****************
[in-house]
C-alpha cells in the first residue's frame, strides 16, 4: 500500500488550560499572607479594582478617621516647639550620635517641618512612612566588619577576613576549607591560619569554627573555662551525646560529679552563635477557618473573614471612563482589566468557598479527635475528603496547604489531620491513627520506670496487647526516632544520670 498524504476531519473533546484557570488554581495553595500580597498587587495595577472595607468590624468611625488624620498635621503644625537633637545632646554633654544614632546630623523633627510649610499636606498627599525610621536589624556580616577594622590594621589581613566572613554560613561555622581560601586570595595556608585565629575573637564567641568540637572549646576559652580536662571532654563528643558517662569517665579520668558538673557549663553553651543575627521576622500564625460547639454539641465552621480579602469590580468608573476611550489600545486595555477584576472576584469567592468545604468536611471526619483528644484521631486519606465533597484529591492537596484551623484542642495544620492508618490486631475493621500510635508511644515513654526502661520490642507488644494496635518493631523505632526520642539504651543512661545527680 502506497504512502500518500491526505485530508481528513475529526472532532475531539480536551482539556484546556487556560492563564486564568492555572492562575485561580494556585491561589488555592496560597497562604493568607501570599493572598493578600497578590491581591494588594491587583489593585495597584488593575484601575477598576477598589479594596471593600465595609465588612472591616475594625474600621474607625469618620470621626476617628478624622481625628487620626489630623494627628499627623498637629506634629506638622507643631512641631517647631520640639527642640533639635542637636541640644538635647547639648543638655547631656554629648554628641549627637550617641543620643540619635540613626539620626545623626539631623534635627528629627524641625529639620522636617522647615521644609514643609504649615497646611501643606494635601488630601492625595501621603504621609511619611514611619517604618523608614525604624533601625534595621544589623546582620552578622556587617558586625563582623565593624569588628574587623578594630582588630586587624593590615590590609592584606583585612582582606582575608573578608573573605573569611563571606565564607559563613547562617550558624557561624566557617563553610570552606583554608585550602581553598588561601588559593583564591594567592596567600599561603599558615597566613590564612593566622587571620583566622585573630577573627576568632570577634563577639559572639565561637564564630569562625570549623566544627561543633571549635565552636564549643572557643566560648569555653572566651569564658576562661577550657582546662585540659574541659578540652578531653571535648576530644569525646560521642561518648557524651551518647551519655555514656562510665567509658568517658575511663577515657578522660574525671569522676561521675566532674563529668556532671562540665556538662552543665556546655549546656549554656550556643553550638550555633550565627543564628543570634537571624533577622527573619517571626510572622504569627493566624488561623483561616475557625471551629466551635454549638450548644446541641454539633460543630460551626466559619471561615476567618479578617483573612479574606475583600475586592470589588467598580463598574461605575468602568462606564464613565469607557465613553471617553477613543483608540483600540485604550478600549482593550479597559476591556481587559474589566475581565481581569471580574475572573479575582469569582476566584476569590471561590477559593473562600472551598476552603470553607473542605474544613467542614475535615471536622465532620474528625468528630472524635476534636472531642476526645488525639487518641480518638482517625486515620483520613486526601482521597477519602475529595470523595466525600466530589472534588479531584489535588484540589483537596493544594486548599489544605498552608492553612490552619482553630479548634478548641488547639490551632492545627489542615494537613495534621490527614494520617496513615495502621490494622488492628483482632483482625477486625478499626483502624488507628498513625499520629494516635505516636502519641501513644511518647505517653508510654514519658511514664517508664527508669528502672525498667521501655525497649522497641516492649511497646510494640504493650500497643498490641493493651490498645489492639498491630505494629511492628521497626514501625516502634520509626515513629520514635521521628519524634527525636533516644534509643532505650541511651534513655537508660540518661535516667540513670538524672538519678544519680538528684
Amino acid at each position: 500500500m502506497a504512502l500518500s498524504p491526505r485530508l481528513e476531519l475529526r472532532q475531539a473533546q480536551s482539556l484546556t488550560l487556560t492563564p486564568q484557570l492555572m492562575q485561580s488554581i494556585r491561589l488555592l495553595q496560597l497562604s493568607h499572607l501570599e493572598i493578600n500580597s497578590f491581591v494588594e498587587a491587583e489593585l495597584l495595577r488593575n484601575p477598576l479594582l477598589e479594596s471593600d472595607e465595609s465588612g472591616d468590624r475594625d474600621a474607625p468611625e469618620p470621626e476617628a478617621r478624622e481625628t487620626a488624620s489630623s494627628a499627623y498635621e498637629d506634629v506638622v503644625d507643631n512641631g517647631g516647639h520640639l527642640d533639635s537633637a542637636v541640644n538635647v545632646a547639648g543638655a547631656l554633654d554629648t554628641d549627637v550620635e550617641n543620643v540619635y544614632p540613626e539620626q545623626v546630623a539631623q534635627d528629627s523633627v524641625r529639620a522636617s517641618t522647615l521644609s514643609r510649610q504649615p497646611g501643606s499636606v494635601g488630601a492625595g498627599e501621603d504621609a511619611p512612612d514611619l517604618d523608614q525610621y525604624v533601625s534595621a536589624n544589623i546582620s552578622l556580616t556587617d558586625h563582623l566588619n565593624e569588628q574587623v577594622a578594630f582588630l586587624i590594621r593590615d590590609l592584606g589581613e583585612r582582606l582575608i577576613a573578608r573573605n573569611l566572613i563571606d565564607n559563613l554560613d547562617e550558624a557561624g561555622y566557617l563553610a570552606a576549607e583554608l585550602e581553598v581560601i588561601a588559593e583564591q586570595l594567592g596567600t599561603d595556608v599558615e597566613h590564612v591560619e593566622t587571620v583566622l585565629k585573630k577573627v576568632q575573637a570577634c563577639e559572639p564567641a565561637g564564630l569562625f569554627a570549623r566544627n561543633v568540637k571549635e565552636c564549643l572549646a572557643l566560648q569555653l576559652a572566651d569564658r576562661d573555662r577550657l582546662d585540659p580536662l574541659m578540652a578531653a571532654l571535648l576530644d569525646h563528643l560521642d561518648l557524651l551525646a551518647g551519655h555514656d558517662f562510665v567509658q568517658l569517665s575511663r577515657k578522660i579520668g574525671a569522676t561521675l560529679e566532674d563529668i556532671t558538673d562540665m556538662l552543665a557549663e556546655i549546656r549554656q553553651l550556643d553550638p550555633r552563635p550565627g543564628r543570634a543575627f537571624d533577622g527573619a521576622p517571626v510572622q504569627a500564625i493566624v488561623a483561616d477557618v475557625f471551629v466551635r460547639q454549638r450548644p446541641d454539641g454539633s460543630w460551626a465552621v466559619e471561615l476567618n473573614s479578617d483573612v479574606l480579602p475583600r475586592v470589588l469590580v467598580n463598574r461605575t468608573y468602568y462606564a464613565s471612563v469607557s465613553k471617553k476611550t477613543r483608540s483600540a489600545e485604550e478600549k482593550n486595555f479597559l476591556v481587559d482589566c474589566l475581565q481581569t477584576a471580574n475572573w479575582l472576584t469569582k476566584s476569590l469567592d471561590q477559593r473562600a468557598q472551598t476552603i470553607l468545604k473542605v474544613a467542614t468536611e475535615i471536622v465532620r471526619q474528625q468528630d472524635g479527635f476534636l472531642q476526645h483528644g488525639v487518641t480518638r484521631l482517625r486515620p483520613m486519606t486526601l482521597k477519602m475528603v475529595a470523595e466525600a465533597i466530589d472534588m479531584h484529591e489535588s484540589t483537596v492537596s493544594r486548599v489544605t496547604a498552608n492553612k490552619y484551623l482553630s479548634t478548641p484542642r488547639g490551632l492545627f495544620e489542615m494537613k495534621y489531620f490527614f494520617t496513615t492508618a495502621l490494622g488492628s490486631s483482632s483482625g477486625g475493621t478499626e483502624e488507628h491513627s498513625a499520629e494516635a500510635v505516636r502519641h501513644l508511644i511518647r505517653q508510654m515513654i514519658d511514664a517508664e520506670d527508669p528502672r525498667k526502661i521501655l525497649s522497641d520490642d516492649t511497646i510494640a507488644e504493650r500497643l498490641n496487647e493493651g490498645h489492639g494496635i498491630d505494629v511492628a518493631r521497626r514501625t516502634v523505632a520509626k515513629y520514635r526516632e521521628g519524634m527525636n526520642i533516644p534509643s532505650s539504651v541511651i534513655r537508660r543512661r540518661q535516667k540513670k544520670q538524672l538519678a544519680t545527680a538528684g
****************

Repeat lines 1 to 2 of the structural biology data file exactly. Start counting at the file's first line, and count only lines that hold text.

[in-house]
C-alpha cells in the first residue's frame, strides 16, 4: 500500500488550560499572607479594582478617621516647639550620635517641618512612612566588619577576613576549607591560619569554627573555662551525646560529679552563635477557618473573614471612563482589566468557598479527635475528603496547604489531620491513627520506670496487647526516632544520670 498524504476531519473533546484557570488554581495553595500580597498587587495595577472595607468590624468611625488624620498635621503644625537633637545632646554633654544614632546630623523633627510649610499636606498627599525610621536589624556580616577594622590594621589581613566572613554560613561555622581560601586570595595556608585565629575573637564567641568540637572549646576559652580536662571532654563528643558517662569517665579520668558538673557549663553553651543575627521576622500564625460547639454539641465552621480579602469590580468608573476611550489600545486595555477584576472576584469567592468545604468536611471526619483528644484521631486519606465533597484529591492537596484551623484542642495544620492508618490486631475493621500510635508511644515513654526502661520490642507488644494496635518493631523505632526520642539504651543512661545527680 502506497504512502500518500491526505485530508481528513475529526472532532475531539480536551482539556484546556487556560492563564486564568492555572492562575485561580494556585491561589488555592496560597497562604493568607501570599493572598493578600497578590491581591494588594491587583489593585495597584488593575484601575477598576477598589479594596471593600465595609465588612472591616475594625474600621474607625469618620470621626476617628478624622481625628487620626489630623494627628499627623498637629506634629506638622507643631512641631517647631520640639527642640533639635542637636541640644538635647547639648543638655547631656554629648554628641549627637550617641543620643540619635540613626539620626545623626539631623534635627528629627524641625529639620522636617522647615521644609514643609504649615497646611501643606494635601488630601492625595501621603504621609511619611514611619517604618523608614525604624533601625534595621544589623546582620552578622556587617558586625563582623565593624569588628574587623578594630582588630586587624593590615590590609592584606583585612582582606582575608573578608573573605573569611563571606565564607559563613547562617550558624557561624566557617563553610570552606583554608585550602581553598588561601588559593583564591594567592596567600599561603599558615597566613590564612593566622587571620583566622585573630577573627576568632570577634563577639559572639565561637564564630569562625570549623566544627561543633571549635565552636564549643572557643566560648569555653572566651569564658576562661577550657582546662585540659574541659578540652578531653571535648576530644569525646560521642561518648557524651551518647551519655555514656562510665567509658568517658575511663577515657578522660574525671569522676561521675566532674563529668556532671562540665556538662552543665556546655549546656549554656550556643553550638550555633550565627543564628543570634537571624533577622527573619517571626510572622504569627493566624488561623483561616475557625471551629466551635454549638450548644446541641454539633460543630460551626466559619471561615476567618479578617483573612479574606475583600475586592470589588467598580463598574461605575468602568462606564464613565469607557465613553471617553477613543483608540483600540485604550478600549482593550479597559476591556481587559474589566475581565481581569471580574475572573479575582469569582476566584476569590471561590477559593473562600472551598476552603470553607473542605474544613467542614475535615471536622465532620474528625468528630472524635476534636472531642476526645488525639487518641480518638482517625486515620483520613486526601482521597477519602475529595470523595466525600466530589472534588479531584489535588484540589483537596493544594486548599489544605498552608492553612490552619482553630479548634478548641488547639490551632492545627489542615494537613495534621490527614494520617496513615495502621490494622488492628483482632483482625477486625478499626483502624488507628498513625499520629494516635505516636502519641501513644511518647505517653508510654514519658511514664517508664527508669528502672525498667521501655525497649522497641516492649511497646510494640504493650500497643498490641493493651490498645489492639498491630505494629511492628521497626514501625516502634520509626515513629520514635521521628519524634527525636533516644534509643532505650541511651534513655537508660540518661535516667540513670538524672538519678544519680538528684